Seismology in the UK / / by the Comms Team

Last Tuesday the National Seismic Network, operated by BGS, detected a 3.5ML earthquake, which took place near Leighton Buzzard in Bedfordshire at 8:45AM.

Soon after, BGS started getting reports of the earthquake via our website, social media and via email. The press team put up a holding statement to let interested parties know we were looking into the matter as our seismologists got to work.

Data from the monitoring stations located around the UK was used to pinpoint the precise location and size of the earthquake. This preliminary data was then published on our website, and uploaded to our social media feeds.

Our results take slightly longer to upload to our channels than automatic seismology feeds, as a BGS seismologist manually checks and approves all the data before it is released. Once our data was approved, we spent much of the day responding to the press and questions from social media. 

Any UK earthquake - especially a relatively big one, in UK terms - tends to draw attention. With the addition of a 2.1ML earthquake in the same area on Sunday night, we've had a lot of interest in UK seismology in the past couple of weeks. With that in mind, we decided that it would be a good time to share with you some of the most common earthquake questions, and answers: 

What does a seismograph look like, and what do the lines show?  

The lines show the movement of the earth up and down at six different seismometers over time. The movements are very small – of the order of micrometres. 

What's the difference between an earthquake and seismic activity?

An earthquake is an occurrence of seismic activity. When someone uses the phrase ‘seismic activity’, it might be used to describe several earthquakes happening in one go, or just a single quake. 

Why are there magnitude discrepancies?

Sometimes our ML (or local magnitude) is slightly different to that reported elsewhere, which is most often due to us estimating the magnitude of the quake using different stations to other agencies. 

Why is depth important?

The depth of an earthquake makes a difference to how strongly it is felt and how widely. A shallow earthquake will, in general, be felt more strongly nearby, but be felt over a smaller area, than a deeper earthquake of the same magnitude. 

Why do earthquakes happen in the UK?

Although distant from the nearest plate boundary, the Mid-Atlantic Ridge, earthquakes occur as crustal stresses within the tectonic plates are relieved by movement occurring on pre-existing fault planes.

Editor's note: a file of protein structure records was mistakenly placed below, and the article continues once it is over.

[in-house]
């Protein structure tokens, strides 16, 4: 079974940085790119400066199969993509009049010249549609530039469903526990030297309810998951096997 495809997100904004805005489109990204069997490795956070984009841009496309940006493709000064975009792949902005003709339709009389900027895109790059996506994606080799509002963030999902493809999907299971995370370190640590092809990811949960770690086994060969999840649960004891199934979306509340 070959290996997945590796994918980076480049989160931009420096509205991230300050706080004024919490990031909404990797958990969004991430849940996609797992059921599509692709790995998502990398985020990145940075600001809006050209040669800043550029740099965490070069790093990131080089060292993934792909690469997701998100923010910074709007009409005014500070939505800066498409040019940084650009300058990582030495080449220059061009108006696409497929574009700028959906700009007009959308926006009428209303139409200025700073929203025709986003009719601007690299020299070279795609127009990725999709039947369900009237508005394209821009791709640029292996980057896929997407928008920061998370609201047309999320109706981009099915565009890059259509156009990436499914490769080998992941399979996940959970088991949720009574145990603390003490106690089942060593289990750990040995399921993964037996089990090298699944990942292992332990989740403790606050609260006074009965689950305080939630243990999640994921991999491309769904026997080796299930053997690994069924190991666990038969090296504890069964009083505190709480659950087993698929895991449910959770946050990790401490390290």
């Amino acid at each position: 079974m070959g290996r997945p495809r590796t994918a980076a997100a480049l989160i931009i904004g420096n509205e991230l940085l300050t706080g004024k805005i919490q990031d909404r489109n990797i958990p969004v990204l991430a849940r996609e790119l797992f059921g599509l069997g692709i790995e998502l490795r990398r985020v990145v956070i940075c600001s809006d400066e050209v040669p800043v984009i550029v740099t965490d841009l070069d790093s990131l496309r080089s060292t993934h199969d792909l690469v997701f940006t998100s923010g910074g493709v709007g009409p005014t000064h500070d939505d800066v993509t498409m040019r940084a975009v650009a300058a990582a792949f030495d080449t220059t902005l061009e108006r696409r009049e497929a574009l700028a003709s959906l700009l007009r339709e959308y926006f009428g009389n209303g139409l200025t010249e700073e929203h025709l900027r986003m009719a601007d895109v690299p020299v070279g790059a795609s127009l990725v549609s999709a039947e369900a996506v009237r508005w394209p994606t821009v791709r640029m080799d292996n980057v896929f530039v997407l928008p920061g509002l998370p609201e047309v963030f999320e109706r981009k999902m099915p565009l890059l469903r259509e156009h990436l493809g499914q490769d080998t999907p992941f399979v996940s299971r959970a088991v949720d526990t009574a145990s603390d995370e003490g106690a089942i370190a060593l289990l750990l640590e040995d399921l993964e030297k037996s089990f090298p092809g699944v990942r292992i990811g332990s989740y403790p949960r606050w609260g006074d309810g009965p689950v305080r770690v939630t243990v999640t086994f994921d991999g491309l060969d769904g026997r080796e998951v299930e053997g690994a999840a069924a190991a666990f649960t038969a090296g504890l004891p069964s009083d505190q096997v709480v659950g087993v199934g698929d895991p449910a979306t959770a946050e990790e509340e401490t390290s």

How often do earthquakes happen in the UK?

Between 200 and 300 earthquakes are detected and located in the UK annually. Whilst the magnitude 3.5 Leighton Buzzard earthquake is small by world standards, it does attract public attention as it’s a large quake for the UK – the last of a similar size being the 3.8 Grimsby event in June 2018.
Earthquakes of such minor magnitude are unlikely to cause any damage but can make house shudder slightly, much like if a heavy goods vehicle (HGV) passes close to a house. Some small property damage can occur but this is rare. 

Why is it important to alert BGS about your experience of the earthquake?

As it mentions on our earthquakes webpage, this helps our seismologists gauge the intensity of an earthquake:

" ...assigning an intensity requires a sample of the felt responses of the population. This is then graded according to the EMS intensity scale. For example, Intensity 1 - not felt; 2 - scarcely perceptible; 3 - weak and felt only by a few, up to 12 which is assigned for total devastation. Study of intensity and the production of isoseismal maps, contouring areas of equal intensity, is particularly important for the study of earthquakes which occurred prior to instrumental monitoring."
We often get reports from the public about what they felt, or didn’t feel, during an earthquake. You may have seen us asking local people who felt the earthquake to fill out a ‘felt report’, which is our system of getting updates from the local area. The Leighton Buzzard quake was awarded an intensity of 6. 

These intensity reports also help us to compare recent earthquakes of known magnitude with historical 'felt' earthquakes that were not recorded with modern instruments. 

At any point, if an earthquake happens near you, it would really help our seismologists if you fill out our online felt report, even if you didn’t feel the quake.

We hope you find this information helpful. For more information on UK-based seismic activity, please visit our website.